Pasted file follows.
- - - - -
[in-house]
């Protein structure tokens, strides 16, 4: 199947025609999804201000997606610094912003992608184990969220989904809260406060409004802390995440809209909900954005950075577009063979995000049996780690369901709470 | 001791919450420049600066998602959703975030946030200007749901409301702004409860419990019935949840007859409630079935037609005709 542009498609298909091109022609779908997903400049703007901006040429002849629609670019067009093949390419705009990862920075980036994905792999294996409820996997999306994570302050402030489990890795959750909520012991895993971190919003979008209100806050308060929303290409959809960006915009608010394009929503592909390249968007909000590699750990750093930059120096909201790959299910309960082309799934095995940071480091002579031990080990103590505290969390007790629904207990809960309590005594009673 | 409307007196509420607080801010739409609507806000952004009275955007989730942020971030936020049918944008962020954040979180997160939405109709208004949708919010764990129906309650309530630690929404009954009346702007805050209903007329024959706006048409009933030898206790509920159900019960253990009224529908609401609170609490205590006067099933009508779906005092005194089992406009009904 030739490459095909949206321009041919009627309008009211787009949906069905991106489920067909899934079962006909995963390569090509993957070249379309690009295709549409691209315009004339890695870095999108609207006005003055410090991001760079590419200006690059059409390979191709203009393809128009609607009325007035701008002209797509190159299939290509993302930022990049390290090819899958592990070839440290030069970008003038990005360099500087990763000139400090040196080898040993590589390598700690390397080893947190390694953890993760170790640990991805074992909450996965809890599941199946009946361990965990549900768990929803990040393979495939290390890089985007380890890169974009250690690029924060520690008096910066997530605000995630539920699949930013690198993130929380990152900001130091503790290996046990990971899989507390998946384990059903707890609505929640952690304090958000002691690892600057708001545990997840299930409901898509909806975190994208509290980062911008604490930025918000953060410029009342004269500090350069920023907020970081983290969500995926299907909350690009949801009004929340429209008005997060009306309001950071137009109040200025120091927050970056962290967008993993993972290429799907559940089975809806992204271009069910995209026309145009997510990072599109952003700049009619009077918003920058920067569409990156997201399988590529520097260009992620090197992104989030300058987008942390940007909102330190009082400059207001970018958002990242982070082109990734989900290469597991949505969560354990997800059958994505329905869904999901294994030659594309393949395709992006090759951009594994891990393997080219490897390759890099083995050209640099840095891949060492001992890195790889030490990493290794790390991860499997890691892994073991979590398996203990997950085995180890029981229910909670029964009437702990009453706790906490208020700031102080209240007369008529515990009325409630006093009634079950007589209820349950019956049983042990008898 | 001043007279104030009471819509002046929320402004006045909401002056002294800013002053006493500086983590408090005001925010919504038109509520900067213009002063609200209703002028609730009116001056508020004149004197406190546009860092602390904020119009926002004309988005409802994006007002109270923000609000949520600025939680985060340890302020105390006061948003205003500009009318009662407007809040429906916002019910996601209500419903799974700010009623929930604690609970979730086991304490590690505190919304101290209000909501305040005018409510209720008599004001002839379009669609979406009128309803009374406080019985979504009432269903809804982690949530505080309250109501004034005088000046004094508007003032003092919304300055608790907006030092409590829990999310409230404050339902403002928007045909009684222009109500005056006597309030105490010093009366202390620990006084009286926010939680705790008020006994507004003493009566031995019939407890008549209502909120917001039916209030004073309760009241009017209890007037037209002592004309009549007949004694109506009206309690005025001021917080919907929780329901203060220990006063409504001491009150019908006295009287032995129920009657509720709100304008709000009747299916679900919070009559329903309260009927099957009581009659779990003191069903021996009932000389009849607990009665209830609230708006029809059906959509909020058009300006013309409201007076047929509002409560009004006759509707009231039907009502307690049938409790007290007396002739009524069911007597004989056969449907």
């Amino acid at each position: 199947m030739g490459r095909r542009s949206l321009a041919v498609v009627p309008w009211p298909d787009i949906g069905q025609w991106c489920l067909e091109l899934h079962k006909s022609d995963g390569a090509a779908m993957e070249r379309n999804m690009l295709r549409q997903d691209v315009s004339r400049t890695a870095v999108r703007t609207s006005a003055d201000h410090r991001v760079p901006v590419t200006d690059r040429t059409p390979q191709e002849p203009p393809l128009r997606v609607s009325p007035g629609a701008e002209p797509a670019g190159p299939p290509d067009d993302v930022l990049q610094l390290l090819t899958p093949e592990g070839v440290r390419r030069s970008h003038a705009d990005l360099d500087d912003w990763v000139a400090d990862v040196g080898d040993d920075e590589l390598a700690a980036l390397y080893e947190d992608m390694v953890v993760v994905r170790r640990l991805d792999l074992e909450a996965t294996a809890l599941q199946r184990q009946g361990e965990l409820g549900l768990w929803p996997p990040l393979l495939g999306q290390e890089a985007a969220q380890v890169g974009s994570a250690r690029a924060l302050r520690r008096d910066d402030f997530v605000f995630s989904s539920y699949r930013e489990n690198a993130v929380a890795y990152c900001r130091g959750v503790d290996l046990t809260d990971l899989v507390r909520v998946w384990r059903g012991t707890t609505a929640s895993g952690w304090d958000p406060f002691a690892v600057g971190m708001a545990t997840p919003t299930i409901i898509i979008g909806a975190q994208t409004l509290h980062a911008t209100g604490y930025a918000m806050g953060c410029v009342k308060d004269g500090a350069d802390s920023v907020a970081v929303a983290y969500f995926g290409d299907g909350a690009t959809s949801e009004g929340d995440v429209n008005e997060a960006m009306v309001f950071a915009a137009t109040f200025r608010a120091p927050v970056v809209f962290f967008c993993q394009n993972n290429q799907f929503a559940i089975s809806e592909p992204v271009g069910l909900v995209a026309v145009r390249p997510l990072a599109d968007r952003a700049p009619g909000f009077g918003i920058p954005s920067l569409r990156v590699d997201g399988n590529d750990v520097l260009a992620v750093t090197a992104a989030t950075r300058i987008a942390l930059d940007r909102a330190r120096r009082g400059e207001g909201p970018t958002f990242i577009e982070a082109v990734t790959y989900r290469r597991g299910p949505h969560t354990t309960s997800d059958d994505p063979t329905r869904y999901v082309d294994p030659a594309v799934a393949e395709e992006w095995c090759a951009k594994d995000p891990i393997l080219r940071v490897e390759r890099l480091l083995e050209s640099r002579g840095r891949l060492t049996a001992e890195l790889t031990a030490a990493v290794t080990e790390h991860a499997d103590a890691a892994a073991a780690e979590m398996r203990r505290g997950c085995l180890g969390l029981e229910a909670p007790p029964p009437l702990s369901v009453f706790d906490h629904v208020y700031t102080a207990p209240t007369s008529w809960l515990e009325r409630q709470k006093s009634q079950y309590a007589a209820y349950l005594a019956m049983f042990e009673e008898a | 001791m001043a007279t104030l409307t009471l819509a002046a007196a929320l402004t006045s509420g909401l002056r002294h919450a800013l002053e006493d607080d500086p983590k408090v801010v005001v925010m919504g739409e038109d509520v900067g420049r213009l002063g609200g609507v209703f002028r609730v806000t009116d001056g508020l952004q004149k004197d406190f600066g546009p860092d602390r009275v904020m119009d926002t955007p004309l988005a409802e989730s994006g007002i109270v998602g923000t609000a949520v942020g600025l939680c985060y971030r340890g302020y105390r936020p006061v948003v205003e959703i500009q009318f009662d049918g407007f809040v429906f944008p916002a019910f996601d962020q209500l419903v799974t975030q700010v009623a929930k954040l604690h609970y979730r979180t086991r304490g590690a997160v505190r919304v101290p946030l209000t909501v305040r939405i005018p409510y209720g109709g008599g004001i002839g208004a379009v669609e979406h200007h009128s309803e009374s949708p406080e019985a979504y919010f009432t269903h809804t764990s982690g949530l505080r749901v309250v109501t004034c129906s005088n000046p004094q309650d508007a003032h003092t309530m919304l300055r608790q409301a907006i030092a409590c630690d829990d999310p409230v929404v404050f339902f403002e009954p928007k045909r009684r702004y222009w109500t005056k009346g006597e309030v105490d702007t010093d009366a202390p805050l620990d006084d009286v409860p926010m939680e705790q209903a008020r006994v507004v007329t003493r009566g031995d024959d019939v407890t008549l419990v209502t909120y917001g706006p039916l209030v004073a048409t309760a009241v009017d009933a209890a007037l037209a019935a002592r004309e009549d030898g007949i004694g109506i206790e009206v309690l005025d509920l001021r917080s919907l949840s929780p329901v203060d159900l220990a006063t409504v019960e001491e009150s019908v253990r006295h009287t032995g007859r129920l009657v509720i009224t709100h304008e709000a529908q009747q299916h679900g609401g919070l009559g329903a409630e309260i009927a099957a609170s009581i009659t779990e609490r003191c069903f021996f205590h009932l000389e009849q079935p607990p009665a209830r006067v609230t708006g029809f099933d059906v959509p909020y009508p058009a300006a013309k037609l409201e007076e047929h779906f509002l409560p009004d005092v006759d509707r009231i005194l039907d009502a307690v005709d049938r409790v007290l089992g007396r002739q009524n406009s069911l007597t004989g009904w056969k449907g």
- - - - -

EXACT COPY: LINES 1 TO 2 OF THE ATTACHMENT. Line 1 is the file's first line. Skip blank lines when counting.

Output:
[in-house]
């Protein structure tokens, strides 16, 4: 199947025609999804201000997606610094912003992608184990969220989904809260406060409004802390995440809209909900954005950075577009063979995000049996780690369901709470 | 001791919450420049600066998602959703975030946030200007749901409301702004409860419990019935949840007859409630079935037609005709 542009498609298909091109022609779908997903400049703007901006040429002849629609670019067009093949390419705009990862920075980036994905792999294996409820996997999306994570302050402030489990890795959750909520012991895993971190919003979008209100806050308060929303290409959809960006915009608010394009929503592909390249968007909000590699750990750093930059120096909201790959299910309960082309799934095995940071480091002579031990080990103590505290969390007790629904207990809960309590005594009673 | 409307007196509420607080801010739409609507806000952004009275955007989730942020971030936020049918944008962020954040979180997160939405109709208004949708919010764990129906309650309530630690929404009954009346702007805050209903007329024959706006048409009933030898206790509920159900019960253990009224529908609401609170609490205590006067099933009508779906005092005194089992406009009904 030739490459095909949206321009041919009627309008009211787009949906069905991106489920067909899934079962006909995963390569090509993957070249379309690009295709549409691209315009004339890695870095999108609207006005003055410090991001760079590419200006690059059409390979191709203009393809128009609607009325007035701008002209797509190159299939290509993302930022990049390290090819899958592990070839440290030069970008003038990005360099500087990763000139400090040196080898040993590589390598700690390397080893947190390694953890993760170790640990991805074992909450996965809890599941199946009946361990965990549900768990929803990040393979495939290390890089985007380890890169974009250690690029924060520690008096910066997530605000995630539920699949930013690198993130929380990152900001130091503790290996046990990971899989507390998946384990059903707890609505929640952690304090958000002691690892600057708001545990997840299930409901898509909806975190994208509290980062911008604490930025918000953060410029009342004269500090350069920023907020970081983290969500995926299907909350690009949801009004929340429209008005997060009306309001950071137009109040200025120091927050970056962290967008993993993972290429799907559940089975809806992204271009069910995209026309145009997510990072599109952003700049009619009077918003920058920067569409990156997201399988590529520097260009992620090197992104989030300058987008942390940007909102330190009082400059207001970018958002990242982070082109990734989900290469597991949505969560354990997800059958994505329905869904999901294994030659594309393949395709992006090759951009594994891990393997080219490897390759890099083995050209640099840095891949060492001992890195790889030490990493290794790390991860499997890691892994073991979590398996203990997950085995180890029981229910909670029964009437702990009453706790906490208020700031102080209240007369008529515990009325409630006093009634079950007589209820349950019956049983042990008898 | 001043007279104030009471819509002046929320402004006045909401002056002294800013002053006493500086983590408090005001925010919504038109509520900067213009002063609200209703002028609730009116001056508020004149004197406190546009860092602390904020119009926002004309988005409802994006007002109270923000609000949520600025939680985060340890302020105390006061948003205003500009009318009662407007809040429906916002019910996601209500419903799974700010009623929930604690609970979730086991304490590690505190919304101290209000909501305040005018409510209720008599004001002839379009669609979406009128309803009374406080019985979504009432269903809804982690949530505080309250109501004034005088000046004094508007003032003092919304300055608790907006030092409590829990999310409230404050339902403002928007045909009684222009109500005056006597309030105490010093009366202390620990006084009286926010939680705790008020006994507004003493009566031995019939407890008549209502909120917001039916209030004073309760009241009017209890007037037209002592004309009549007949004694109506009206309690005025001021917080919907929780329901203060220990006063409504001491009150019908006295009287032995129920009657509720709100304008709000009747299916679900919070009559329903309260009927099957009581009659779990003191069903021996009932000389009849607990009665209830609230708006029809059906959509909020058009300006013309409201007076047929509002409560009004006759509707009231039907009502307690049938409790007290007396002739009524069911007597004989056969449907």